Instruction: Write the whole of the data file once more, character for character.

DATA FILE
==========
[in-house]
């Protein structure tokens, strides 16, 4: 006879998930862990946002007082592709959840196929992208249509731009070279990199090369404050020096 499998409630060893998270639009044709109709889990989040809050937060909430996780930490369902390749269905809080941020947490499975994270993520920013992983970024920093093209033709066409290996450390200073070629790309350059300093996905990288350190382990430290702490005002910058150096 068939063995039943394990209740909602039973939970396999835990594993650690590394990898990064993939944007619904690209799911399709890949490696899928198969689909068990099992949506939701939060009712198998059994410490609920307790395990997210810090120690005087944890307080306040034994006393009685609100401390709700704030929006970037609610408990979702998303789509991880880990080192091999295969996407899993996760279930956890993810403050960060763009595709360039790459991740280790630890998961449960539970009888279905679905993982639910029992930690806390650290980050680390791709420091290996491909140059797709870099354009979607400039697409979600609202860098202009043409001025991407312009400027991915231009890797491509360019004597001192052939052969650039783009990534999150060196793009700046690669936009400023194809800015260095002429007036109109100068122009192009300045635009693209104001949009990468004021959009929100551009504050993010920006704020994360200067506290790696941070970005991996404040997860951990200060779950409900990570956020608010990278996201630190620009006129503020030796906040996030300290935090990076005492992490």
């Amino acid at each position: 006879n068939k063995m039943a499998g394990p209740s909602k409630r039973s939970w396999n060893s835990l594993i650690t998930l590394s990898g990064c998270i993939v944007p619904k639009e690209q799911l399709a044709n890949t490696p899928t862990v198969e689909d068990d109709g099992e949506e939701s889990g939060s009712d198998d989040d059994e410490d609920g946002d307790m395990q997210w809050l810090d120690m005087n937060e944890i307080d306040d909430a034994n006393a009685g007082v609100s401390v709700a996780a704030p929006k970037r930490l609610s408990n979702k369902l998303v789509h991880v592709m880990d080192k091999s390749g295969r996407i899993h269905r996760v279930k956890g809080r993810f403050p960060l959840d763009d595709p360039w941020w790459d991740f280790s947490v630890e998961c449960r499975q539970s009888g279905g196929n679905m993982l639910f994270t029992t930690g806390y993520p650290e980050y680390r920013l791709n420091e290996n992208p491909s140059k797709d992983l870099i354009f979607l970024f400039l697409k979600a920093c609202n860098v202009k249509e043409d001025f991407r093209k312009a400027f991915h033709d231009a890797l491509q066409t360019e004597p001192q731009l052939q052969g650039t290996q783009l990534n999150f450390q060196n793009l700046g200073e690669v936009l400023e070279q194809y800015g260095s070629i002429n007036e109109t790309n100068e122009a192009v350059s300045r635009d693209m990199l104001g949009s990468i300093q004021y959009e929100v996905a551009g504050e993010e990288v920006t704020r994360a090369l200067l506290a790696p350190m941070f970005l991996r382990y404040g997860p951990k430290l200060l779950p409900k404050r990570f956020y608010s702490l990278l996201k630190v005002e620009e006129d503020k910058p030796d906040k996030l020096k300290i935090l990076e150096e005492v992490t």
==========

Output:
[in-house]
């Protein structure tokens, strides 16, 4: 006879998930862990946002007082592709959840196929992208249509731009070279990199090369404050020096 499998409630060893998270639009044709109709889990989040809050937060909430996780930490369902390749269905809080941020947490499975994270993520920013992983970024920093093209033709066409290996450390200073070629790309350059300093996905990288350190382990430290702490005002910058150096 068939063995039943394990209740909602039973939970396999835990594993650690590394990898990064993939944007619904690209799911399709890949490696899928198969689909068990099992949506939701939060009712198998059994410490609920307790395990997210810090120690005087944890307080306040034994006393009685609100401390709700704030929006970037609610408990979702998303789509991880880990080192091999295969996407899993996760279930956890993810403050960060763009595709360039790459991740280790630890998961449960539970009888279905679905993982639910029992930690806390650290980050680390791709420091290996491909140059797709870099354009979607400039697409979600609202860098202009043409001025991407312009400027991915231009890797491509360019004597001192052939052969650039783009990534999150060196793009700046690669936009400023194809800015260095002429007036109109100068122009192009300045635009693209104001949009990468004021959009929100551009504050993010920006704020994360200067506290790696941070970005991996404040997860951990200060779950409900990570956020608010990278996201630190620009006129503020030796906040996030300290935090990076005492992490």
């Amino acid at each position: 006879n068939k063995m039943a499998g394990p209740s909602k409630r039973s939970w396999n060893s835990l594993i650690t998930l590394s990898g990064c998270i993939v944007p619904k639009e690209q799911l399709a044709n890949t490696p899928t862990v198969e689909d068990d109709g099992e949506e939701s889990g939060s009712d198998d989040d059994e410490d609920g946002d307790m395990q997210w809050l810090d120690m005087n937060e944890i307080d306040d909430a034994n006393a009685g007082v609100s401390v709700a996780a704030p929006k970037r930490l609610s408990n979702k369902l998303v789509h991880v592709m880990d080192k091999s390749g295969r996407i899993h269905r996760v279930k956890g809080r993810f403050p960060l959840d763009d595709p360039w941020w790459d991740f280790s947490v630890e998961c449960r499975q539970s009888g279905g196929n679905m993982l639910f994270t029992t930690g806390y993520p650290e980050y680390r920013l791709n420091e290996n992208p491909s140059k797709d992983l870099i354009f979607l970024f400039l697409k979600a920093c609202n860098v202009k249509e043409d001025f991407r093209k312009a400027f991915h033709d231009a890797l491509q066409t360019e004597p001192q731009l052939q052969g650039t290996q783009l990534n999150f450390q060196n793009l700046g200073e690669v936009l400023e070279q194809y800015g260095s070629i002429n007036e109109t790309n100068e122009a192009v350059s300045r635009d693209m990199l104001g949009s990468i300093q004021y959009e929100v996905a551009g504050e993010e990288v920006t704020r994360a090369l200067l506290a790696p350190m941070f970005l991996r382990y404040g997860p951990k430290l200060l779950p409900k404050r990570f956020y608010s702490l990278l996201k630190v005002e620009e006129d503020k910058p030796d906040k996030l020096k300290i935090l990076e150096e005492v992490t």